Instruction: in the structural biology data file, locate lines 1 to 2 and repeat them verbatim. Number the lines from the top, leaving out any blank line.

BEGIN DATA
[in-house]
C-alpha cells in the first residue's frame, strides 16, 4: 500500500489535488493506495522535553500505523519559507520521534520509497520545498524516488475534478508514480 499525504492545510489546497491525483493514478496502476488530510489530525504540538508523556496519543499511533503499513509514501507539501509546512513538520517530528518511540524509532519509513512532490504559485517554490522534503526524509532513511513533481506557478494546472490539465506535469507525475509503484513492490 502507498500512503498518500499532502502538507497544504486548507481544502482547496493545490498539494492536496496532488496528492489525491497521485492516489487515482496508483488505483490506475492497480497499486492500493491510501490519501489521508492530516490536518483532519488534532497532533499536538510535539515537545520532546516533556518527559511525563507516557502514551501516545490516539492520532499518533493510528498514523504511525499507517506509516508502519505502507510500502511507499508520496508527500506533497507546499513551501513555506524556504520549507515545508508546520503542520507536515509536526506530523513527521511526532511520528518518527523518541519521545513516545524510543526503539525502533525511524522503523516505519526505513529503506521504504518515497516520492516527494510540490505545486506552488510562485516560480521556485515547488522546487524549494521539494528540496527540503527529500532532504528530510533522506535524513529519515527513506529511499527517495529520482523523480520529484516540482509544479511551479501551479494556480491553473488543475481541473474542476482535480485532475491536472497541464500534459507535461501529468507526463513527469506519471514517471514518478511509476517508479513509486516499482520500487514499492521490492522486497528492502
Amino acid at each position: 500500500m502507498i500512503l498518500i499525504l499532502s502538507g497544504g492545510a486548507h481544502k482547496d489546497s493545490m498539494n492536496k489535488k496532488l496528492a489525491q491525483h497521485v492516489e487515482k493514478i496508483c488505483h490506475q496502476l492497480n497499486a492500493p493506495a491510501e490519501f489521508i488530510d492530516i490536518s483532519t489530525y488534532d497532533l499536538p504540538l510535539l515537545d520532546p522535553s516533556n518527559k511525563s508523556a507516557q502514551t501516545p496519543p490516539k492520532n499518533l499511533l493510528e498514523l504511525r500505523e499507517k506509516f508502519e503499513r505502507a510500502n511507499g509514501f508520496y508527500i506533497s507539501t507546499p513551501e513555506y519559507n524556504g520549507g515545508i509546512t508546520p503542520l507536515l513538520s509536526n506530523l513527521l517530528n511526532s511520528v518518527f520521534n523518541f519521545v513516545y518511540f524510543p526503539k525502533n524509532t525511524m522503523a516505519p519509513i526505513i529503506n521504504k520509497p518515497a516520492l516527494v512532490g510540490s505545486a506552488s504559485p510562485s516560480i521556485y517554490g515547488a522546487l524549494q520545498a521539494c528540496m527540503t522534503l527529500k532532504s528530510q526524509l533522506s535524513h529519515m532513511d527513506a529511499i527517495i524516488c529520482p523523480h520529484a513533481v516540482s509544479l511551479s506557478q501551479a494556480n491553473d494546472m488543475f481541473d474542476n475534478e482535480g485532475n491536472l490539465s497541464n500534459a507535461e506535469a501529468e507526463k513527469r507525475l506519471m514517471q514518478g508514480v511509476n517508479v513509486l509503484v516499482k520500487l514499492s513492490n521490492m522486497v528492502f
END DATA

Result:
[in-house]
C-alpha cells in the first residue's frame, strides 16, 4: 500500500489535488493506495522535553500505523519559507520521534520509497520545498524516488475534478508514480 499525504492545510489546497491525483493514478496502476488530510489530525504540538508523556496519543499511533503499513509514501507539501509546512513538520517530528518511540524509532519509513512532490504559485517554490522534503526524509532513511513533481506557478494546472490539465506535469507525475509503484513492490 502507498500512503498518500499532502502538507497544504486548507481544502482547496493545490498539494492536496496532488496528492489525491497521485492516489487515482496508483488505483490506475492497480497499486492500493491510501490519501489521508492530516490536518483532519488534532497532533499536538510535539515537545520532546516533556518527559511525563507516557502514551501516545490516539492520532499518533493510528498514523504511525499507517506509516508502519505502507510500502511507499508520496508527500506533497507546499513551501513555506524556504520549507515545508508546520503542520507536515509536526506530523513527521511526532511520528518518527523518541519521545513516545524510543526503539525502533525511524522503523516505519526505513529503506521504504518515497516520492516527494510540490505545486506552488510562485516560480521556485515547488522546487524549494521539494528540496527540503527529500532532504528530510533522506535524513529519515527513506529511499527517495529520482523523480520529484516540482509544479511551479501551479494556480491553473488543475481541473474542476482535480485532475491536472497541464500534459507535461501529468507526463513527469506519471514517471514518478511509476517508479513509486516499482520500487514499492521490492522486497528492502